A gritty thriller that puts the downside of superpowers into bracingly relatable terms.

Pub Date: June 15, 2021

ISBN: 978-1-952283-12-3

Page Count: 274

Publisher: Vernacular Books

Review Posted Online: April 22, 2021

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How can such a hefty tome be un-put-down-able excitement from beginning to end? (glossary) (Fantasy. 14 & up)


From the Six of Crows series , Vol. 2

This hefty sequel to Six of Crows (2015) brings high-tension conclusions to the many intertwined intrigues of Ketterdam.

It's time for revenge—has been ever since old-before-his-time crook Kaz and his friends were double-crossed by the merchant princes of Ketterdam, an early-industrial Amsterdam-like fantasy city filled to the brim with crime and corruption. Disabled, infuriated, and perpetually scheming Kaz, the light-skinned teen mastermind, coordinates the efforts to rescue Inej. Though Kaz is loath to admit weakness, Inej is his, for he can't bear any harm come to the knife-wielding, brown-skinned Suli acrobat. Their team is rounded out by Wylan, a light-skinned chemist and musician whose merchant father tried to have him murdered and who can't read due to a print disability; Wylan's brown-skinned biracial boyfriend, Jesper, a flirtatious gambler with ADHD; Nina, the pale brunette Grisha witch and recovering addict from Russia-like Ravka; Matthias, Nina's national enemy and great love, a big, white, blond drüskelle warrior from the cold northern lands; and Kuwei, the rescued Shu boy everyone wants to kidnap. Can these kids rescue everyone who needs rescuing in Ketterdam's vile political swamp? This is dark and violent—one notable scene features a parade of teens armed with revolvers, rifles, pistols, explosives, and flash bombs—but gut-wrenchingly genuine. Astonishingly, Bardugo keeps all these balls in the air over the 500-plus pages of narrative.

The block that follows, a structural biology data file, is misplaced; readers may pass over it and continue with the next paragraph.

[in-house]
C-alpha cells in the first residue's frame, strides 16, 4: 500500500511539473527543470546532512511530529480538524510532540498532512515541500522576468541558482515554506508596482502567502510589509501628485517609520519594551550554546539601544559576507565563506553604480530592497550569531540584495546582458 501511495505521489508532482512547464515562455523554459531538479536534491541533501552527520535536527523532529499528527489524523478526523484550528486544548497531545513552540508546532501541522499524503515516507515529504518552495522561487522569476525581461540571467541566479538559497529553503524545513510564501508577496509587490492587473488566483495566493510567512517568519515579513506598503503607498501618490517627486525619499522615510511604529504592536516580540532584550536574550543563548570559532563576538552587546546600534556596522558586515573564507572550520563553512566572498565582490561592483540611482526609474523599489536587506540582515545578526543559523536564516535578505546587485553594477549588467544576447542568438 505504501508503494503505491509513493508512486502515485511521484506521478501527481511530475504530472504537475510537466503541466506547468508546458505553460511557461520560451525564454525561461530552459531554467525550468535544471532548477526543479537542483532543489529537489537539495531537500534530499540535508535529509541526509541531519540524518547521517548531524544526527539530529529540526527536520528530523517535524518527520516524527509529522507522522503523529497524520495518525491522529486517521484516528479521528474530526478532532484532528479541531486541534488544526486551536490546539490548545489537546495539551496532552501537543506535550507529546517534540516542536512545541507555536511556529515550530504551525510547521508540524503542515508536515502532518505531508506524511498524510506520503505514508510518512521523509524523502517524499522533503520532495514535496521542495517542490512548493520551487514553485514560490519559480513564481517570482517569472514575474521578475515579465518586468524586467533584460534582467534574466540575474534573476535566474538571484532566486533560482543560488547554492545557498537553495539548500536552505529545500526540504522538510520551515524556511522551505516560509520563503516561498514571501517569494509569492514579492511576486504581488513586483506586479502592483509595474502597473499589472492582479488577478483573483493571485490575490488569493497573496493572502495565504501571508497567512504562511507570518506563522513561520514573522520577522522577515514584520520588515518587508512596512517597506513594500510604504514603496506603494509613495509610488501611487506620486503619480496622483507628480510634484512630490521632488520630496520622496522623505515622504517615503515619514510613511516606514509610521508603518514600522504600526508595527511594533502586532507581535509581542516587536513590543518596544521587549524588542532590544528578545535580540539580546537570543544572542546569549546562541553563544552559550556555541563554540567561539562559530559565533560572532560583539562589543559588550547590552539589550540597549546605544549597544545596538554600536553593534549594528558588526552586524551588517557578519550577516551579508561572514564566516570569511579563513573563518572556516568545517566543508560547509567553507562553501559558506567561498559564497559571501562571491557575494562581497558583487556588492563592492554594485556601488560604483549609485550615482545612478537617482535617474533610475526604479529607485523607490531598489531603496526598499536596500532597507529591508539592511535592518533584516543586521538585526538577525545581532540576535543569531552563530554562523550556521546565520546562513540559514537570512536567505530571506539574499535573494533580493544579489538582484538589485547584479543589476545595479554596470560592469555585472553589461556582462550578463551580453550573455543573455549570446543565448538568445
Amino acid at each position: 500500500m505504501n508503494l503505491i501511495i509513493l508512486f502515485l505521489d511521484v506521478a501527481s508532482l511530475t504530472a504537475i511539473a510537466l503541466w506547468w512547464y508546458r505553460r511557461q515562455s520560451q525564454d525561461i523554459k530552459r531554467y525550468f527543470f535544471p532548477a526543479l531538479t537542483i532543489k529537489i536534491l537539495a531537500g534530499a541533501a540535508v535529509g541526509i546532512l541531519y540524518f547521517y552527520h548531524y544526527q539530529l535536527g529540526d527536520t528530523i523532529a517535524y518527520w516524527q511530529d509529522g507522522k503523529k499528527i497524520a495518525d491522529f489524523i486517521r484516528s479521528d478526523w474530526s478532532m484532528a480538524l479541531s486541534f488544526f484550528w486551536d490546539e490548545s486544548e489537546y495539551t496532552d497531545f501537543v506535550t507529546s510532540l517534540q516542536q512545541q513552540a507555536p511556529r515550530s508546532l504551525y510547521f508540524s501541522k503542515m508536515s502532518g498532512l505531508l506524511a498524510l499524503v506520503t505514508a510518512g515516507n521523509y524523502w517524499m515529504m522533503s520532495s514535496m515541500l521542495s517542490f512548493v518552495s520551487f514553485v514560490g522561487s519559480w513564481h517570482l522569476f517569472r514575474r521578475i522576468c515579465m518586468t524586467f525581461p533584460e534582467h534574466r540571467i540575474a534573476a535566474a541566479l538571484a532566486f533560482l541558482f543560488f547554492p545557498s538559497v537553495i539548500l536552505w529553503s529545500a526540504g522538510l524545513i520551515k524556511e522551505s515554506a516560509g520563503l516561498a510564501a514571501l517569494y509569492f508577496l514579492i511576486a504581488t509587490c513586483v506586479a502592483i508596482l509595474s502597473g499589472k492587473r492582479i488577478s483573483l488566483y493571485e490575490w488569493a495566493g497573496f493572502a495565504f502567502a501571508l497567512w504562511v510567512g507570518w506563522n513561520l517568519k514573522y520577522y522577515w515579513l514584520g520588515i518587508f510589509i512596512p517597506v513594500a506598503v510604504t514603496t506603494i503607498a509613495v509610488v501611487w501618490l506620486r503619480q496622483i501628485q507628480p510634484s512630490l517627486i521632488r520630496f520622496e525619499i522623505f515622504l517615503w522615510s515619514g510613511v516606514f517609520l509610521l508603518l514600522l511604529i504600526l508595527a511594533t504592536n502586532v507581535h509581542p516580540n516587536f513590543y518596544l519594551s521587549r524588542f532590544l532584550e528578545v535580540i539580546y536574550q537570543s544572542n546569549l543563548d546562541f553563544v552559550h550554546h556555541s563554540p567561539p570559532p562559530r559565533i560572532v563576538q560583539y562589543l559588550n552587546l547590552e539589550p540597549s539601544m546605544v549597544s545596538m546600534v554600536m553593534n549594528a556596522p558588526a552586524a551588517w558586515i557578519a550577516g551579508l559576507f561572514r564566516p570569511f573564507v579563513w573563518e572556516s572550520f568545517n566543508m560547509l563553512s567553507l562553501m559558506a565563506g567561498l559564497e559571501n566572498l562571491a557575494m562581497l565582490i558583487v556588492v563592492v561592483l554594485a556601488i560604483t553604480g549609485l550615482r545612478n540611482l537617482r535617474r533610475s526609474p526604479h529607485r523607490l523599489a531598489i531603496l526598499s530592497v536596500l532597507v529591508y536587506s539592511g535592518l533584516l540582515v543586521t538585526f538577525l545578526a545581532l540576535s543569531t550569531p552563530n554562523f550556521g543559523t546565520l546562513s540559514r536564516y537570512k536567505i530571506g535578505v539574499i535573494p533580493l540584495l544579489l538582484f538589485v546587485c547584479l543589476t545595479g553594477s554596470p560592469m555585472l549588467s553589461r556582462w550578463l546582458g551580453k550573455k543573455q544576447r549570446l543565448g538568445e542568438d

How can such a hefty tome be un-put-down-able excitement from beginning to end? (glossary) (Fantasy. 14 & up)